Showing posts from February, 2008

Talking with Teens about Love and Life

My guest for tonight's radio show was Jason Evert, author and national speaker on topics of chastity, true love and the Catholic Faith. He earned a master's degree in Theology, and undergraduate degrees in Counseling and Theology, with a minor in Philosophy at Franciscan University of Steubenville. He is the author of the books If You Really Loved Me, Answering Jehovah's Witnesses, Love, Sex, and Babies, and Pure Love, which challenges young people to embrace the virtue of chastity. Jason speaks to thousands of people every year, answering questions about Catholicism from people around the world. He lives in California with his wife Crystalina and their three children.

RESOURCES CITED: (click on seminars and find Jason Evert) (for Catholics) (for public schools)

Hear Jason speak through free audio downloads by clicking here.
The podcast of this episode is available here!

Carry On

I remember stumbling onto the works of Hieronymus Bosch, a 16th century painter, for the first time when I was studying art. I thought he was nuts. It was his famous painting "The Garden of Earthly Delights." Like a flash forward to a Tim Burton film or a Dr. Suess story gone bad, it was filled with bizarre contraptions, creepy creatures, and disfigured figures; surreal and completely unlike anything of his own era.

Then I found his painting pictured here; Christ carrying the Cross. Some of the same Boschian faces are back, but now they are juxtaposed with the serene face of Christ. His eyes are closed, He leans forward on His via dolorosa, His way of sorrows. Anger and rage swell around his peaceful, almost contemplative face. Screaming, laughing, conniving faces swirl in a sea of torment around Him. But He presses on. It is captivating. And in this cauldron of humanity, only one other face seems to mark the gravity of the moment, to be awake and aware of the redemption so n…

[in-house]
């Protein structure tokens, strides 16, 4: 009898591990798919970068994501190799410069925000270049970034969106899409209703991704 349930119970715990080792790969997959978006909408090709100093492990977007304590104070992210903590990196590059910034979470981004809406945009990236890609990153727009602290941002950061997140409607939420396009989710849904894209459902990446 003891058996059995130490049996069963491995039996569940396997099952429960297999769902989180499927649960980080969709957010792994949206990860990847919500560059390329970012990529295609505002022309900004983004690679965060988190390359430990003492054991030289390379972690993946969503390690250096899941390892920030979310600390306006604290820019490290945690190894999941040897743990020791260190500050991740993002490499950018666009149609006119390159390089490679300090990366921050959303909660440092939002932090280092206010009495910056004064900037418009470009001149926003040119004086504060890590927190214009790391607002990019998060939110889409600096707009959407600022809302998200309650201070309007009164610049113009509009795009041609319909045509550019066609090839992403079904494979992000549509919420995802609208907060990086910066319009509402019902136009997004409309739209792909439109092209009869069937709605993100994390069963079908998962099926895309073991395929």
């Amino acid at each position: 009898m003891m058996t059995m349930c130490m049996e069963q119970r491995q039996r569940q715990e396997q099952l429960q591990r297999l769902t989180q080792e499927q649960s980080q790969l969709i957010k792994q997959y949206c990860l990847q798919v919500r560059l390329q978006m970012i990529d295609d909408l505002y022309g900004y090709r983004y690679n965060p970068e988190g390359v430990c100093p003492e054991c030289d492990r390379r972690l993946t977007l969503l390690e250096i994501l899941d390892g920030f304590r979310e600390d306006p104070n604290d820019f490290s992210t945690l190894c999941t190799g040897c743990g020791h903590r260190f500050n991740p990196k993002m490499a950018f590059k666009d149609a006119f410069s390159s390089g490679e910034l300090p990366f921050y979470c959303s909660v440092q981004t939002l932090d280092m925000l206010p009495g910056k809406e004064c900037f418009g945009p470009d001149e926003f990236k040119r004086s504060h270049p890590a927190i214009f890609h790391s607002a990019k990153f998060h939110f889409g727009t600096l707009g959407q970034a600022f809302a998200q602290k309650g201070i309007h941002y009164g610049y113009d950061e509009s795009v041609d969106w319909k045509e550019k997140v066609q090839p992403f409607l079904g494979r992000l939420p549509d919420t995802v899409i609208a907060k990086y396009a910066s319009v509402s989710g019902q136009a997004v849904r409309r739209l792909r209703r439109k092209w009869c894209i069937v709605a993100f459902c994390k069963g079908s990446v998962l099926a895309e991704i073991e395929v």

Down by the Water

Thanks to the generosity of a friend of Reb's, we're by the sea, in Avalon, as we were a year ago this time. And it's beautiful: quiet, empty streets, soft, salty breeze, and a massive, billowing, breathing ocean so close it's ominous. Beautifully ominous.

So I walked this morning by the sea, and took this picture with the sweet new Blackberry phone, camera, web browser, electric shaver device I recently purchased (and I hope this pic shows up for you). I love the solitude of Avalon in February! Time for deep thoughts as deep as the sea itself. Here's a little Wordsworth I always remember in the face of this majesty:

"It is a beauteous evening, calm and free; The holy time is quiet as a nun Breathless with adoration; the broad sun Is sinking down in its tranquillity; The gentleness of heaven is on the sea: Listen! the mighty Being is awake, And doth with his eternal motion make A sound like thunder -everlastingly. Dear child! dear girl! that walkest with me h…

Evangelization is Crazy Stuff

We’re going to talk about a scary word today. At least it seems scary to some people: EVANGELIZATION

Just saying the word can perhaps cause two spontaneous images to pop into the minds of many:
1. rock star preachers in pin-striped suits who seem really ticked.
2. nicely dressed folks knocking on doors on Saturday mornings. These are pretty extreme. Neither are very appealing. The first is too imposing, the second is too... inviting. Uncomfortably inviting.

I think the spin doctors of the media culture like to paint evangelizing Christians as nice but nerdy solicitors leaving something in our door rather than as Navy Seals saving us from drowning. The funny thing is, evangelization is more akin to the Navy Seal than to the nice guy.

Many Catholics are painted as people leading lives of quiet desperation, doing lots of spiritual gymnastics, surrounded by their statues and stained glass rather than as walking tabernacles bringing Jesus into the dreary workplace, malls of mediocrity, and mon…

The Human Experience